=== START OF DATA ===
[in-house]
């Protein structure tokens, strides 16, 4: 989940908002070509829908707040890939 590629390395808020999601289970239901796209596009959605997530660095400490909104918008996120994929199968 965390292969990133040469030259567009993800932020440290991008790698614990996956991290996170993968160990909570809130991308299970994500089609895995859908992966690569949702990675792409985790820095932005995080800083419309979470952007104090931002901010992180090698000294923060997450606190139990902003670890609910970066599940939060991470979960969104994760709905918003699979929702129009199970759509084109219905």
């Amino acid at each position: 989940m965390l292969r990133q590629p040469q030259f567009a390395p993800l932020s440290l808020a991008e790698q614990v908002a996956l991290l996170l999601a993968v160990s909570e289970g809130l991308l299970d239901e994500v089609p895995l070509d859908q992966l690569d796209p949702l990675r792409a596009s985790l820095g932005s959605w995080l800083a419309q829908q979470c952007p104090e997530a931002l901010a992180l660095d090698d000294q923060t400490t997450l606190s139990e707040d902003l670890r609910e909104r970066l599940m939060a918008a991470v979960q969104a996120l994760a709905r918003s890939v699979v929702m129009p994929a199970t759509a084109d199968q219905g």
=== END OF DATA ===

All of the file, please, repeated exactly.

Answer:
[in-house]
């Protein structure tokens, strides 16, 4: 989940908002070509829908707040890939 590629390395808020999601289970239901796209596009959605997530660095400490909104918008996120994929199968 965390292969990133040469030259567009993800932020440290991008790698614990996956991290996170993968160990909570809130991308299970994500089609895995859908992966690569949702990675792409985790820095932005995080800083419309979470952007104090931002901010992180090698000294923060997450606190139990902003670890609910970066599940939060991470979960969104994760709905918003699979929702129009199970759509084109219905």
């Amino acid at each position: 989940m965390l292969r990133q590629p040469q030259f567009a390395p993800l932020s440290l808020a991008e790698q614990v908002a996956l991290l996170l999601a993968v160990s909570e289970g809130l991308l299970d239901e994500v089609p895995l070509d859908q992966l690569d796209p949702l990675r792409a596009s985790l820095g932005s959605w995080l800083a419309q829908q979470c952007p104090e997530a931002l901010a992180l660095d090698d000294q923060t400490t997450l606190s139990e707040d902003l670890r609910e909104r970066l599940m939060a918008a991470v979960q969104a996120l994760a709905r918003s890939v699979v929702m129009p994929a199970t759509a084109d199968q219905g």